Journey was better than I expected but I have a feeling a healthy Steve Augeri would have made an even bigger difference.  Def Leppard and I have aged a bit since we last saw each other but enough of those years melted during their performance to make the reunion a happy one.  Journey might have been slightly better at re-creating the album sound of their songs than Def Leppard but it was Def Leppard that seemed more able to energize the crowd.

The Wife To Whom I Am Married loved Def Leppard (her first time seeing them) but found Journey to be "cheesy."  Some of the music is a little on the dramatic side for my taste but this is one of those times when the age difference (six years) between the two of us becomes apparent.  I was young when Journey was at their commercial peak but I remember these songs.  She was anywhere between zygote and toddler stage when some of these songs were first performed.  She knew more of them than she thought she would but they do not hold a particular meaning for her.

Some songs stick around long enough in the collective noggin that it no longer matters if they are any good or not.  Popular and good are not mutually exclusive.  Even when they do compete it is hard to say that neither has virtue.  Whether or not the songs are any good matters less when they are tied to vivid memories of better days, different days, and younger days.  Consider this:  how many people in that audience became first-time parents because of "Open Arms?"  You do the math.  For better or worse, this music is more than the soundtrack to a generation.  It might have spawned a generation.

Powered by

About Josh Hathaway

  • It might have spawned a generation.

    Eww. That’s an image I didn’t need right before bed.

    One of my secret pleasures is Journey’s “Faithfully”

    I once tried to transcribe the lyrics to “Pour Some Sugar On Me” I thought it was about a picnic filled with sweet potatoes and southern style tea. What can I say I was but a lad and didn’t understand the sacred tradition of innuendo in rock lyrics.

  • Augeri: more than frightening vocal similarities to Perry. in fact, downright creepy, if ya ask me.

    nice review. i never got a chance to see either of these bands way back when…tho i did see Journey on the Infinity tour. when they were still a pretty heavy rock band, in concert anyway.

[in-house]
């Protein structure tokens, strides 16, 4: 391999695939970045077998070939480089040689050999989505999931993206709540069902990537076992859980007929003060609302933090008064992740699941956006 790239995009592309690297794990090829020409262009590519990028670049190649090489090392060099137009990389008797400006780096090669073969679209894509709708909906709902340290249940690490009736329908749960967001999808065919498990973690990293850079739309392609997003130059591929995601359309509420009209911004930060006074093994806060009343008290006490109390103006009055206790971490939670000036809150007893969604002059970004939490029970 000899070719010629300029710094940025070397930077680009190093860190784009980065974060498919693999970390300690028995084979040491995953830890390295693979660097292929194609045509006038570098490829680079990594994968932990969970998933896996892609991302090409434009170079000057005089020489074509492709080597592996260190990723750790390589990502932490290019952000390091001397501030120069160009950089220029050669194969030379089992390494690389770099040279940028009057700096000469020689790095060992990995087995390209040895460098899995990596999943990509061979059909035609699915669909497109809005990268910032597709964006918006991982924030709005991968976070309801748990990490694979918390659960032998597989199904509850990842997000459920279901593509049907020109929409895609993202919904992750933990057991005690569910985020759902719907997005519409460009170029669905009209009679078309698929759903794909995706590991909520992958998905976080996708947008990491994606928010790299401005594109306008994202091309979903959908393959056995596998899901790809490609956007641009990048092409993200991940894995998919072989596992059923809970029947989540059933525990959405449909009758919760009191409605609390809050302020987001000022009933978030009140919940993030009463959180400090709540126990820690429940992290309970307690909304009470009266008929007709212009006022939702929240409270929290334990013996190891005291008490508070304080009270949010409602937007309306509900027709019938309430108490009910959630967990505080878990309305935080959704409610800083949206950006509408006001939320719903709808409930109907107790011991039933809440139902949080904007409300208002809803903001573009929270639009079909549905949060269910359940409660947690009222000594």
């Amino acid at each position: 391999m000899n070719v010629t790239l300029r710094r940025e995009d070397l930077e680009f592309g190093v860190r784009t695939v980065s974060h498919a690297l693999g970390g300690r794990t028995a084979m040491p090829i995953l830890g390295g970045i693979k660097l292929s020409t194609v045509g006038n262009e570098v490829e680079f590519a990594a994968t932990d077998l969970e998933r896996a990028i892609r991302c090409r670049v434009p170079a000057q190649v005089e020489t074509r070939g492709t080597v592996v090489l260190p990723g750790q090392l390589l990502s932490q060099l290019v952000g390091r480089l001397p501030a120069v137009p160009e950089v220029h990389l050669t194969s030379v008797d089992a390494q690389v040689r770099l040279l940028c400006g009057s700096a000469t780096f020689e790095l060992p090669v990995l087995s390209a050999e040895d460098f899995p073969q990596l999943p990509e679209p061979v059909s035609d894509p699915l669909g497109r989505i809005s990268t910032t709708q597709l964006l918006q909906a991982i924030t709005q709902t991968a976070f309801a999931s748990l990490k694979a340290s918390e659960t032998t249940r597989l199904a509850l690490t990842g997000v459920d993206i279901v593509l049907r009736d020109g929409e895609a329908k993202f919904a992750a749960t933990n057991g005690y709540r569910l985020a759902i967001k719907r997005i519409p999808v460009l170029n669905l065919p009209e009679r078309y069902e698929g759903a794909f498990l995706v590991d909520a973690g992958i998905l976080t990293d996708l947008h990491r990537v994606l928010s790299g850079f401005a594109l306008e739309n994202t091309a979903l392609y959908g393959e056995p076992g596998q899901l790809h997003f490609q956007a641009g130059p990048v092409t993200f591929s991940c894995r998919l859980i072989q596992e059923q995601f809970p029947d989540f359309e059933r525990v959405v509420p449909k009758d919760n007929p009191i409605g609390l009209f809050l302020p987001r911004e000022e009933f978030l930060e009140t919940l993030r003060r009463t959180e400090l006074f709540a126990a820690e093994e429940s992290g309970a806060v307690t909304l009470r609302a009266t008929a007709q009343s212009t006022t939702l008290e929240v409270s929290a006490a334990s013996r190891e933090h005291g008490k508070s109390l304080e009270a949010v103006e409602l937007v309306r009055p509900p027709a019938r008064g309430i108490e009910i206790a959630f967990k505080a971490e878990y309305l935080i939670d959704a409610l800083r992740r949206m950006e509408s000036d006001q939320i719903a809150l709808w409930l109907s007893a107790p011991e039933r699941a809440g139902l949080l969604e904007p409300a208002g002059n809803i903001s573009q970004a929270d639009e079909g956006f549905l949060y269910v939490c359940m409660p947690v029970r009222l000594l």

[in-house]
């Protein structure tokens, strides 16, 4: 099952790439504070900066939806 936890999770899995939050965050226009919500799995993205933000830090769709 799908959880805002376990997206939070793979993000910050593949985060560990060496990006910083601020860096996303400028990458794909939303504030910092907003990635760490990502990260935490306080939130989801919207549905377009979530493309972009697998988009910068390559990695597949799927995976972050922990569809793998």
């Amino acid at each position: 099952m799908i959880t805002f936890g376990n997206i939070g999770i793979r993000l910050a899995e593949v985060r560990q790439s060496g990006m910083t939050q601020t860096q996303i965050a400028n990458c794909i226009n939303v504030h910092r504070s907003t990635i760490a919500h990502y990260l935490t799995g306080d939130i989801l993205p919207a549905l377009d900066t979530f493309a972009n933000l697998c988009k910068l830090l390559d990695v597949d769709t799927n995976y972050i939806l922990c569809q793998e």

• i never got a chance to see either of these bands way back when…
    Cuz you were too busy seeing every other freakin’ band that existed! Grr..smarypants.

  • at least i wasn’t yakkin’ during the quiet parts.


  • The Wife To Whom He Used To Be Married

    Music is the constant joy in your life? Then I guess that leaves me with being the constant pain!
    My work here is done! I will now diminish and pass into the Grey Havens.


  • Great review man! It was nice meeting you and your wife at the show. I hope my review turns out as good as yours. Yeah, I know. I’m a slacker.

  • TWTWHUTBM! NO, you’re not done! There’s sooo much more you can do here. Let’s talk about curling, commas outside of quotes, and the NY Yankees!

    Wait, I hear something…could it be the sound of Josh’s blood boiling? Hurrah!

  • Mary, believe me when I say she does not need any ideas from you or anyone else.

    Chris, it was a pleasure meeting you and yours. I will fire you off an e-mail offline so you can let me know when yours is up.

  • Jeez, great review, DJRadiohead. It almost makes me wish I was going to the show here in Phoenix. Almost (it may even shock some of my long-time readers that I have a surprisingly soft spot for Journey). I’ve seen Def Leppard a few times (Hysteria and Adrenalize tours) and I’m a bit frightened at the prospect of what the crowd would be like for a mixed Journey/Def Lep concert in Phoenix, to be honest. I’m envisioning a lot of tight leather on bodies that shouldn’t be wearing tight leather.

  • ewww! old people pseudo-bondage gear!

  • Guppusmaximus

    “Jeff Scott Soto, a former singer for Yngwie Malmsteen.Don’t worry. It’s not as bad as you think.”